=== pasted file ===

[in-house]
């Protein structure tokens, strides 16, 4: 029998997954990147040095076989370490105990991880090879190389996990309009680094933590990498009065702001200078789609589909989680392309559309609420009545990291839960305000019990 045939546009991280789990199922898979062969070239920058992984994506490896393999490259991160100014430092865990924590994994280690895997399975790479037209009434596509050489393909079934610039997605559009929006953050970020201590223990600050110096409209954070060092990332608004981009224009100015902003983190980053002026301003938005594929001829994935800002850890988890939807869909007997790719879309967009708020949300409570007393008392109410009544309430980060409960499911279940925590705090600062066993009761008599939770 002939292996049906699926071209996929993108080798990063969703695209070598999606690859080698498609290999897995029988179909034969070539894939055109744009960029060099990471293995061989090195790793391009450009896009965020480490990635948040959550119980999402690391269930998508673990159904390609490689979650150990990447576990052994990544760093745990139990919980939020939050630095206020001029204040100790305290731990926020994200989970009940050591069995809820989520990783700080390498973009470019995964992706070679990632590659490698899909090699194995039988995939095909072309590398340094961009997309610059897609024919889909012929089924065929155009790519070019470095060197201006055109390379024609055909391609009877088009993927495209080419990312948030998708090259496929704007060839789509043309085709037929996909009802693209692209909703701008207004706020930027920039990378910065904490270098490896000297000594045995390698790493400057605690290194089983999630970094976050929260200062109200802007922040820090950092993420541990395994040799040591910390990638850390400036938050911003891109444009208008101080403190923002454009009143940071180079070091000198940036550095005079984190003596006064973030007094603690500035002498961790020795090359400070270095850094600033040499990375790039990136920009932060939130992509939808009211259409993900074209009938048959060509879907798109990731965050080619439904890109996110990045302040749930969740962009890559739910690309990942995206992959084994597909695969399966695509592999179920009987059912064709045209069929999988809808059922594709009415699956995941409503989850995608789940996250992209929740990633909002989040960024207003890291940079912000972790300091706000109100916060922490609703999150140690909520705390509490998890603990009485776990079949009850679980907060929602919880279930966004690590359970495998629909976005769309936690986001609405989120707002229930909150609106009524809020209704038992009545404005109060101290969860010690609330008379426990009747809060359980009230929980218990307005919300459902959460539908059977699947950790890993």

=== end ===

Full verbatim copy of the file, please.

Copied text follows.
[in-house]
């Protein structure tokens, strides 16, 4: 029998997954990147040095076989370490105990991880090879190389996990309009680094933590990498009065702001200078789609589909989680392309559309609420009545990291839960305000019990 045939546009991280789990199922898979062969070239920058992984994506490896393999490259991160100014430092865990924590994994280690895997399975790479037209009434596509050489393909079934610039997605559009929006953050970020201590223990600050110096409209954070060092990332608004981009224009100015902003983190980053002026301003938005594929001829994935800002850890988890939807869909007997790719879309967009708020949300409570007393008392109410009544309430980060409960499911279940925590705090600062066993009761008599939770 002939292996049906699926071209996929993108080798990063969703695209070598999606690859080698498609290999897995029988179909034969070539894939055109744009960029060099990471293995061989090195790793391009450009896009965020480490990635948040959550119980999402690391269930998508673990159904390609490689979650150990990447576990052994990544760093745990139990919980939020939050630095206020001029204040100790305290731990926020994200989970009940050591069995809820989520990783700080390498973009470019995964992706070679990632590659490698899909090699194995039988995939095909072309590398340094961009997309610059897609024919889909012929089924065929155009790519070019470095060197201006055109390379024609055909391609009877088009993927495209080419990312948030998708090259496929704007060839789509043309085709037929996909009802693209692209909703701008207004706020930027920039990378910065904490270098490896000297000594045995390698790493400057605690290194089983999630970094976050929260200062109200802007922040820090950092993420541990395994040799040591910390990638850390400036938050911003891109444009208008101080403190923002454009009143940071180079070091000198940036550095005079984190003596006064973030007094603690500035002498961790020795090359400070270095850094600033040499990375790039990136920009932060939130992509939808009211259409993900074209009938048959060509879907798109990731965050080619439904890109996110990045302040749930969740962009890559739910690309990942995206992959084994597909695969399966695509592999179920009987059912064709045209069929999988809808059922594709009415699956995941409503989850995608789940996250992209929740990633909002989040960024207003890291940079912000972790300091706000109100916060922490609703999150140690909520705390509490998890603990009485776990079949009850679980907060929602919880279930966004690590359970495998629909976005769309936690986001609405989120707002229930909150609106009524809020209704038992009545404005109060101290969860010690609330008379426990009747809060359980009230929980218990307005919300459902959460539908059977699947950790890993």